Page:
That would be almost trivial to do... buy why? If you're thinking of keeping the motor at the same point in its performance map, and thus at constant efficiency, it's not likely that this one point will be more efficient than ramping the power up and down to maintain constant speed (except for allowing speed to pick up on steep descents rather than regenerative braking).As I'm driving my Leaf, I am really wishing that there was a way to set a fixed amount of power being delivered to the motor.
This way there would be a gradual acceleration down hill, and a gradual deceleration uphill. Maybe even better would be if there was a way to specify the efficiency that we wanted to achieve?
Not really, because in the Star Trek world "Warp 2" is a set speed (Warp 1 is the speed of light and higher warp factors are faster, on a non-linear scale), not a set power level. The equivalent of Picard commanding Warp 2 is a driver pushing the "set" button on any cruise control.Think Captain Pecard: "Warp 2 - Engage."
Star Trek's model of ship control (for the starships, not shuttles and the like) resembles a traditional oceangoing ship (or even better, a submarine) rather than an aircraft. The captain's commanding of speed is an update to the traditional ship practice of calling for an engine speed, which effectively meant a power level.
Yes, aircraft use power levers (or push-pull knobs like an old choke control), but in the case of a basic piston engine they are just like a car's accelerator pedal, except that they stay where they're put rather than springing back to zero when released. In practice, advanced aircraft are flown most of the time on autopilot, which controls speed like an automotive cruise control.It would function more like the throttle on an airplane. . . why am I feeling like this would be more appropriate for an EV? And potentially inspire a more efficient mode of driving? It's not so important exactly what speed your going this second. . . what's more important is how much power are you using as you get there~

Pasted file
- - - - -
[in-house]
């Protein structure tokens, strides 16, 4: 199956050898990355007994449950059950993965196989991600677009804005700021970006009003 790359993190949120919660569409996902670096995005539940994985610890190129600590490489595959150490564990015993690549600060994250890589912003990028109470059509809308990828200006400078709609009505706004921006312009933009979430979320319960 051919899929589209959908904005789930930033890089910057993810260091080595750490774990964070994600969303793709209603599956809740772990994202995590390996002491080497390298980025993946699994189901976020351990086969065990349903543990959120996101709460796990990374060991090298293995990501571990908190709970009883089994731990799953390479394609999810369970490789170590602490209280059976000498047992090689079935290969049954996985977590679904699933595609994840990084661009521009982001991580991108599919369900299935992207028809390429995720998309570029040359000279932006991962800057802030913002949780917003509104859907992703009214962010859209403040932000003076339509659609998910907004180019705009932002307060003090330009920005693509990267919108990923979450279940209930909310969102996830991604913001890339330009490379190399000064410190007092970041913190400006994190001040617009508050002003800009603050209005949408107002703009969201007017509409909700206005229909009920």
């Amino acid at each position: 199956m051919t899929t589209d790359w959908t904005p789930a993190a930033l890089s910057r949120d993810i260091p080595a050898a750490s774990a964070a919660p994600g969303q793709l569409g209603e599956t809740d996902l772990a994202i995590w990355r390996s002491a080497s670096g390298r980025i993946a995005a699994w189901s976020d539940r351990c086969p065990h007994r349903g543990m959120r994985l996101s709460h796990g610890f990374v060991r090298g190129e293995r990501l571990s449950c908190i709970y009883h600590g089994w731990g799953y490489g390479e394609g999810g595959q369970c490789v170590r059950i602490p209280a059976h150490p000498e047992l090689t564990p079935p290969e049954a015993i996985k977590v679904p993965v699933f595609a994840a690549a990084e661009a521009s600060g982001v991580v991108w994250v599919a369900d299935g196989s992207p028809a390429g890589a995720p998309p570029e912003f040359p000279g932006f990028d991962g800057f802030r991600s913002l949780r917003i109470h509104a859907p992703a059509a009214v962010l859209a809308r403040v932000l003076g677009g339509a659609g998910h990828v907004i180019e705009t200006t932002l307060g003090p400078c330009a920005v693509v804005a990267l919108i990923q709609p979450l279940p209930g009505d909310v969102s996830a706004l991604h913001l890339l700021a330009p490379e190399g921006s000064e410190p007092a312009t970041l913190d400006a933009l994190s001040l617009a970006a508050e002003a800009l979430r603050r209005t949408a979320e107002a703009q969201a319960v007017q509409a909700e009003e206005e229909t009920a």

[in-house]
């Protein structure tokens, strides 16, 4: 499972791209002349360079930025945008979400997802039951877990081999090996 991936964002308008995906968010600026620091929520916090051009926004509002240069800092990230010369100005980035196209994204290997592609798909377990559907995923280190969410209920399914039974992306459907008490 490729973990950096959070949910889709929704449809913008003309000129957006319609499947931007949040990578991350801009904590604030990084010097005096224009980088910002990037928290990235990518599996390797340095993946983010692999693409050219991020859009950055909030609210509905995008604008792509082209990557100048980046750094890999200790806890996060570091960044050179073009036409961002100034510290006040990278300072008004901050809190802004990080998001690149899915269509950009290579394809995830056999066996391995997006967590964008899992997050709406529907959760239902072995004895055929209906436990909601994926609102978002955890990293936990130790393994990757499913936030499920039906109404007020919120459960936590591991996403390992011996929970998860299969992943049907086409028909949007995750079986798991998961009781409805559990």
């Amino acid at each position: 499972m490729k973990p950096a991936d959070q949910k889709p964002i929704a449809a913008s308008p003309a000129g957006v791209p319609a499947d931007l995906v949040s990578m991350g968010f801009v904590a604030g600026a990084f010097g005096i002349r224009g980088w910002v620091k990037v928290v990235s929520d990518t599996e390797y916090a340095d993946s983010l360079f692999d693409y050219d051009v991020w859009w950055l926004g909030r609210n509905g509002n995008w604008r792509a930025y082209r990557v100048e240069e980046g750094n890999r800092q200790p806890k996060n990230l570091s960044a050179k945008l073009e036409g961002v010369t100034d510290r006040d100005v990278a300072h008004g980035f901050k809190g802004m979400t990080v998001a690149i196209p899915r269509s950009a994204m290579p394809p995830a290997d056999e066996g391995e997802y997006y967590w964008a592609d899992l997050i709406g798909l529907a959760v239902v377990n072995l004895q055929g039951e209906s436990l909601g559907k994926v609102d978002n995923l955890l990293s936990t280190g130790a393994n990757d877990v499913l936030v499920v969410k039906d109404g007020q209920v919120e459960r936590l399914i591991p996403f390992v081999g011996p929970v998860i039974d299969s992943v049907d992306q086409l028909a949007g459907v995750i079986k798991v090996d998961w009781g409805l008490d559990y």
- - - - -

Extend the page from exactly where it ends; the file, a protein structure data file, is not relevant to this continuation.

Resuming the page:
I don't see how constant-power (rather than constant-speed) driving is any more appropriate for an EV than for an engine-driven vehicle. It actually seems likely to be the other way around, since a modern high-voltage AC motor in an EV has a reasonably broad range of efficient speed and load combinations. Yes, "hypermiling" enthusiasts drive at constant power and let the speed increase, then shut off the engine and coast, then repeat the cycle - this is incompatible with safe and effective driving.
I do like the idea of "soft" cruise control (allowing some speed variation with road grade), with sensible limits, but it would be less valuable for efficiency to a typical EV than to a typical automatic-transmission engine-driven vehicle.